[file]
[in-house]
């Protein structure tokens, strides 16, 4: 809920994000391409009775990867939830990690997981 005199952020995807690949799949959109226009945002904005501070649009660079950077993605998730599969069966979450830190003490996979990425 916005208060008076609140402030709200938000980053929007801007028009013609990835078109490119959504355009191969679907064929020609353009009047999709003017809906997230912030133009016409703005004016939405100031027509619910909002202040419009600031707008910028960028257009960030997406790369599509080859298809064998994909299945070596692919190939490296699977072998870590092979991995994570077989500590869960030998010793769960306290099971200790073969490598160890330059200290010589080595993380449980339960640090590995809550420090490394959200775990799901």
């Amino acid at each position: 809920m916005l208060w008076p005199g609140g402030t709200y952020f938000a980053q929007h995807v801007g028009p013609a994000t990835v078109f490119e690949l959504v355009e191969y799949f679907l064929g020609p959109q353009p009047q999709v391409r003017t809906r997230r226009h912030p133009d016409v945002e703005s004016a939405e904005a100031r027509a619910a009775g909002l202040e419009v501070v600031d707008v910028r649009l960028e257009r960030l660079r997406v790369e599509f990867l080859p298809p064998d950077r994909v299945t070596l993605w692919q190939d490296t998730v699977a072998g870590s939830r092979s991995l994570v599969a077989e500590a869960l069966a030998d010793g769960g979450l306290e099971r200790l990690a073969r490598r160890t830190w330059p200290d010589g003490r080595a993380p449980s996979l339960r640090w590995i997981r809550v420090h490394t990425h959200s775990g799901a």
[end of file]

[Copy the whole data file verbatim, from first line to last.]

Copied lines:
[in-house]
């Protein structure tokens, strides 16, 4: 809920994000391409009775990867939830990690997981 005199952020995807690949799949959109226009945002904005501070649009660079950077993605998730599969069966979450830190003490996979990425 916005208060008076609140402030709200938000980053929007801007028009013609990835078109490119959504355009191969679907064929020609353009009047999709003017809906997230912030133009016409703005004016939405100031027509619910909002202040419009600031707008910028960028257009960030997406790369599509080859298809064998994909299945070596692919190939490296699977072998870590092979991995994570077989500590869960030998010793769960306290099971200790073969490598160890330059200290010589080595993380449980339960640090590995809550420090490394959200775990799901």
């Amino acid at each position: 809920m916005l208060w008076p005199g609140g402030t709200y952020f938000a980053q929007h995807v801007g028009p013609a994000t990835v078109f490119e690949l959504v355009e191969y799949f679907l064929g020609p959109q353009p009047q999709v391409r003017t809906r997230r226009h912030p133009d016409v945002e703005s004016a939405e904005a100031r027509a619910a009775g909002l202040e419009v501070v600031d707008v910028r649009l960028e257009r960030l660079r997406v790369e599509f990867l080859p298809p064998d950077r994909v299945t070596l993605w692919q190939d490296t998730v699977a072998g870590s939830r092979s991995l994570v599969a077989e500590a869960l069966a030998d010793g769960g979450l306290e099971r200790l990690a073969r490598r160890t830190w330059p200290d010589g003490r080595a993380p449980s996979l339960r640090w590995i997981r809550v420090h490394t990425h959200s775990g799901a």